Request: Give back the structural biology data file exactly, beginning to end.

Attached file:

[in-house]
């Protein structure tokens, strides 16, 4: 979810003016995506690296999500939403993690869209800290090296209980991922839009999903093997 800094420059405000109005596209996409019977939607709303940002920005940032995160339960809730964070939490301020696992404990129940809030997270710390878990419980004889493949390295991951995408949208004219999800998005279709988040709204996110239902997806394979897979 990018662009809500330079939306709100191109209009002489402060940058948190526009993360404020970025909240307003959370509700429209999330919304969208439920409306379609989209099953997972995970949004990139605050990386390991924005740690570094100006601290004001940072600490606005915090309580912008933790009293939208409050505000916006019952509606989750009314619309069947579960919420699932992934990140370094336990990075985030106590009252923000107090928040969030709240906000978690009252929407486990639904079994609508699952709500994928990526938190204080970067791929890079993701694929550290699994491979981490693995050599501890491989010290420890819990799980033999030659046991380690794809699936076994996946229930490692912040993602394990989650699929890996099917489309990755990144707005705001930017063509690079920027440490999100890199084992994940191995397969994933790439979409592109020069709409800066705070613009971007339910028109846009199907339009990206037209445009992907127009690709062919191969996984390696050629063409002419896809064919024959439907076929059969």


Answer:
[in-house]
């Protein structure tokens, strides 16, 4: 979810003016995506690296999500939403993690869209800290090296209980991922839009999903093997 800094420059405000109005596209996409019977939607709303940002920005940032995160339960809730964070939490301020696992404990129940809030997270710390878990419980004889493949390295991951995408949208004219999800998005279709988040709204996110239902997806394979897979 990018662009809500330079939306709100191109209009002489402060940058948190526009993360404020970025909240307003959370509700429209999330919304969208439920409306379609989209099953997972995970949004990139605050990386390991924005740690570094100006601290004001940072600490606005915090309580912008933790009293939208409050505000916006019952509606989750009314619309069947579960919420699932992934990140370094336990990075985030106590009252923000107090928040969030709240906000978690009252929407486990639904079994609508699952709500994928990526938190204080970067791929890079993701694929550290699994491979981490693995050599501890491989010290420890819990799980033999030659046991380690794809699936076994996946229930490692912040993602394990989650699929890996099917489309990755990144707005705001930017063509690079920027440490999100890199084992994940191995397969994933790439979409592109020069709409800066705070613009971007339910028109846009199907339009990206037209445009992907127009690709062919191969996984390696050629063409002419896809064919024959439907076929059969």